It is no wonder the tortoise won the race…he was smarter than the hare.

3 Jan

Many people believe reptiles to be dim witted but I know that is far from the truth.  Through my radio tracking studies of box turtles I have observed some truly amazing things about the life of the box turtle. How do they find and follow the same paths, feeding, nesting and over-wintering areas and even sometimes the same mates year after year?  They are obviously not using radio tracking devices, high tech satellite-linked computers or GPS systems like we big brained primates seem to think we need to get around.  New studies are beginning to show that the chelonians (turtles and tortoises) are far brighter than we have ever believed.  Over the years my observations of the turtles in the Turtle Tracks study have led me to believe without a doubt that the tiny brain of the box turtle has much more intelligence and capability to learn than we have ever thought possible. Researchers have begun to discover that in fact tortoises (and turtles I’m sure) do in fact have much more going on inside their little noggins than we give them credit. Take a look at this article from New Scientist and read all about it and then, the next time you encounter a chelonian, marvel at it’s existence.  Feel humbled that we “advanced” animals need our invented technologies and education to navigate our way through life but the chelonian needs only the adaptations, instincts and smarts they are born with to make a good living in the wild…and that they have done so since the time of the dinosaurs.  Nature never ceases to amaze and astound me.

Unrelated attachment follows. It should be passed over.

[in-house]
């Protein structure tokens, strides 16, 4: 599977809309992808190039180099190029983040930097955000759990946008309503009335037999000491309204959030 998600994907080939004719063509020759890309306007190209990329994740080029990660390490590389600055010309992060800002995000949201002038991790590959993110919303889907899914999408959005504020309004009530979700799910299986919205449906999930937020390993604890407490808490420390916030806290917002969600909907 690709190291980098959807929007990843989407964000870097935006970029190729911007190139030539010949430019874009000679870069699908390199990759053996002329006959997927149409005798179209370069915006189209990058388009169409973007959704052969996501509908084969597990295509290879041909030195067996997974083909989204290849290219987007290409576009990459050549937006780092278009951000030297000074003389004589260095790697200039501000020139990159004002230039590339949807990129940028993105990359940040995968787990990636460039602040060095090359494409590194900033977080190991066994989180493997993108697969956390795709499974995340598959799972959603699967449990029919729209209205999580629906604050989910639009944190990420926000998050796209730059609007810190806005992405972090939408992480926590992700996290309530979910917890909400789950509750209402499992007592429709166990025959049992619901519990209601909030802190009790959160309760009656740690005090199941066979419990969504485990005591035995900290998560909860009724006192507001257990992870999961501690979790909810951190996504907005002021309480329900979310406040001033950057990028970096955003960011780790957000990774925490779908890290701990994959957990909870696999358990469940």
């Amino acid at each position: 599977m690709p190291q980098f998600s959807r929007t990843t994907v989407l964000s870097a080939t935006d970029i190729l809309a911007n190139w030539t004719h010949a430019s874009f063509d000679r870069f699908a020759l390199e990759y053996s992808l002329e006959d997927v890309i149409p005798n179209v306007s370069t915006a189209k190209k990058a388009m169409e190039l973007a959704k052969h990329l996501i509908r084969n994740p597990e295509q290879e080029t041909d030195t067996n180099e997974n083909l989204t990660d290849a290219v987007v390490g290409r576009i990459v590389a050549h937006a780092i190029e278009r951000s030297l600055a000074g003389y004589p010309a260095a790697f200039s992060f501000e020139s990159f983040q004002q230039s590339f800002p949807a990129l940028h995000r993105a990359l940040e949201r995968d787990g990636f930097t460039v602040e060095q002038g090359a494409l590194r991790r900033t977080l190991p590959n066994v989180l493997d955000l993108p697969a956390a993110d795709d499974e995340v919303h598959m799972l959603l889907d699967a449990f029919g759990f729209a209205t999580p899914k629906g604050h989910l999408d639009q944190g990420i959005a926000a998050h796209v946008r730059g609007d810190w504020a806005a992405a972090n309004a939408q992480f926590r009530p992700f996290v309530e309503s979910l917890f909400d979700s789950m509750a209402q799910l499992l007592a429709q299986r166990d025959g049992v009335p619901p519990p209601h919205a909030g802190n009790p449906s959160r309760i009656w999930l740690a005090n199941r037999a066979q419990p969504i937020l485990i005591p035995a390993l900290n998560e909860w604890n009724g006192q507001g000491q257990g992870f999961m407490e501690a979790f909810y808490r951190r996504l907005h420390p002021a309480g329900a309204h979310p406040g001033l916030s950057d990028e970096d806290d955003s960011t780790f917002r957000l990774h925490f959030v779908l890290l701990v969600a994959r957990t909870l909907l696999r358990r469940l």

2 Responses to “It is no wonder the tortoise won the race…he was smarter than the hare.”

  1. rosemarydlombard 03/30/2012 at 3:28 am #

    I can’t agree more. I’m glad to see growing appreciation for their abilities, which, in most academic circles have been underestimated and little studied for so long. As an independent scholar I’ve been exploring chelonian cognition from the behavioral side for three decades. What happens when captive turtles are socialized, given a certain amount of power, mobility, and behavioral enrichment? High motivation, play, exploration, learning, initiative, and accomplishments including novel gestures, mirror self-recognition, non-species-specific vocalizations, drawing, and so on. We’re the ones who do the annual lecture-demonstrations on and with pancake tortoises for the Oregon Museum of Science and Industry.

  2. Elly Wiebe 03/30/2012 at 12:02 pm #

    We have witnessed many times the amazing ability of Rosemary’s turtles to “read-talk,” draw, self-recognition, etc. You need to check her out.

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